Cleansing Fire

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August 20th, 2021, Promulgated by Diane Harris

Vaccination and conscience: a challenge to Church authority

By Phil Lawler ( bio – articles – email ) | Aug 19, 2021

Let’s get something straight. A Catholic priest cannot “give” anyone an exemption from a vaccine mandate. Except in those very rare cases (at least I hope they are very rare) when the priest himself imposes the mandate, he has no authority to issue exemptions.

What a priest can do is support a request for an exemption, by testifying that the request comes from a faithful Catholic, who is spurred by the demands of a conscience formed by principles of Catholic moral teaching. When he offers that support, the priest is not claiming that the Catholic Church bans vaccination. He is not even necessarily saying that he himself opposes vaccination. He is only saying that this individual—his parishioner, presumably—cannot take the vaccine in good conscience. And if vaccination would violate his conscience, then—here the teaching of the Church is crystal-clear—he must not take the vaccine.

Thus even if many Catholics conclude that they should take the vaccine, a priest could remind public authorities that for his parishioner, who has conscientious objections, a requirement to be vaccinated would be a violation of his freedom to act in accordance with his religious beliefs. Indeed I would argue—have argued—that a priest would have a moral obligation to support a parishioner’s conscientious objection.

It is relevant, certainly, that many Catholic moralists have found it possible to endorse vaccination. But issues of conscience are not decided by majority vote. It is noteworthy that prominent bishops— including the Bishop of Rome—have encouraged everyone to be vaccinated. But no responsible Catholic moralist has suggested that vaccination should be compulsory. In fact the closest thing to a definitive Vatican statement on the question, the advisory from the Congregation for the Doctrine of the Faith, explicitly states that Covid vaccination “is not, as a rule, a moral obligation and… therefore it must be voluntary.”

Therefore, when some public or private authority calls for compulsory vaccination—in clear violation of the Vatican directive—shouldn’t Catholic priests do what they can to defend the rights of individual Catholics who resist?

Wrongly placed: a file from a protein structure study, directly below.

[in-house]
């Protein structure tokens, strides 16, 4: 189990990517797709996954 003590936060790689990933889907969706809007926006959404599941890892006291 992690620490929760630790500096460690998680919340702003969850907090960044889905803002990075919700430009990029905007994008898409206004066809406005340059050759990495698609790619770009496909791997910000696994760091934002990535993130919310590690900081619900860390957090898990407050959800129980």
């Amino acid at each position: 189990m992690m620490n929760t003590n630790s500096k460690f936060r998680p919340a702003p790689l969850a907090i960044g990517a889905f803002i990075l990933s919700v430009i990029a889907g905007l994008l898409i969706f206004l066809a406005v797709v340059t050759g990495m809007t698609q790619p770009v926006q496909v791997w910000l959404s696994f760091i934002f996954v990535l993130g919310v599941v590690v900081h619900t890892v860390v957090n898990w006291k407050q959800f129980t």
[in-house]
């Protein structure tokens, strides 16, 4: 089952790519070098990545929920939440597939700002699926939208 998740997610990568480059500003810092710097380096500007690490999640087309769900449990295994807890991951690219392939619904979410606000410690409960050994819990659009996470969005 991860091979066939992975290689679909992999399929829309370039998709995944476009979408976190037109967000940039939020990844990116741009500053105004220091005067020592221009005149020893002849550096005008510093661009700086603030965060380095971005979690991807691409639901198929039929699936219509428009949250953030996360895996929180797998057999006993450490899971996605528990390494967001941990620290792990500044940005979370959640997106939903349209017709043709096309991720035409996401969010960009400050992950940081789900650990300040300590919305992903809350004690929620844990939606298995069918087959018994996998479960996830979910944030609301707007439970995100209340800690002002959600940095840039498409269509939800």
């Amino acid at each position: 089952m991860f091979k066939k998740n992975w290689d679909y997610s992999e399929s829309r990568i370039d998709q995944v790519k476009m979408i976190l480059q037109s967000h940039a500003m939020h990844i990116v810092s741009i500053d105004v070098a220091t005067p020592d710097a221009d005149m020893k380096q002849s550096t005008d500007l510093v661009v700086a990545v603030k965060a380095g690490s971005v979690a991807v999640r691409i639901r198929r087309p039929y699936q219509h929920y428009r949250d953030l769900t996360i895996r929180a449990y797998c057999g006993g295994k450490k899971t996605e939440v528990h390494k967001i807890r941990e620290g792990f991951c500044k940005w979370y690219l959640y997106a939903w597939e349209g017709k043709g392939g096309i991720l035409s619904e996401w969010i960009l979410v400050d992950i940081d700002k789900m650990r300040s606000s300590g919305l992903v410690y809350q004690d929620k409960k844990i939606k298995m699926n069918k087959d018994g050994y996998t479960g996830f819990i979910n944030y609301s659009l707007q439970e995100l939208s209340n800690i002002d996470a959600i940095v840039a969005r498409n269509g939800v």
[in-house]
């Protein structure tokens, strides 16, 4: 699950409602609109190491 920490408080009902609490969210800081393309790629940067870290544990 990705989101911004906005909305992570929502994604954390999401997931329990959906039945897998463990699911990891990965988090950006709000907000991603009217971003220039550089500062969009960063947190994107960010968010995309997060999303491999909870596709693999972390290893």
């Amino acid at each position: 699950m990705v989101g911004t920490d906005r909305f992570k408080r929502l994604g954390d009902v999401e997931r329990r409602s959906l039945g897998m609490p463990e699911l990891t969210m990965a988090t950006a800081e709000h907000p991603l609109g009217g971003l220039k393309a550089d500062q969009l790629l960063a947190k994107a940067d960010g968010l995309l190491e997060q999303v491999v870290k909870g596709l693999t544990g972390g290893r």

If the resistance came from people who could not frame their objections in terms of Catholic moral principles, their pastors could remain indifferent. But in this case, the objections come from Catholics who are strongly motivated by their faith, and well versed in the Church’s moral reflections on the use of vaccines. The conscientious objectors can cite that same document from the Congregation for the Doctrine of the Faith, which says that the use of ethically tainted vaccines is permissible “if there is a grave danger,” and exhorts pharmaceutical companies to produce other vaccines “that do not create problems of conscience.” Here the Vatican explicitly recognizes that the available Covid vaccines do create problems of conscience for a faithful Catholic.

So a conflict arises: between Catholics who cannot in conscience accept vaccination, for reasons the Vatican acknowledges; and public or private authorities who insist on compulsory vaccination, which the Vatican condemns. In these circumstances, it is absurd (if not outright dishonest) to say that priests must not support the conscientious objectors. And a priest who has been ordered to be silent in the face of injustice may find that he faces a crisis of conscience himself.

Phil Lawler has been a Catholic journalist for more than 30 years. He has edited several Catholic magazines and written eight books. Founder of Catholic World News, he is the news director and lead analyst at See full bio.


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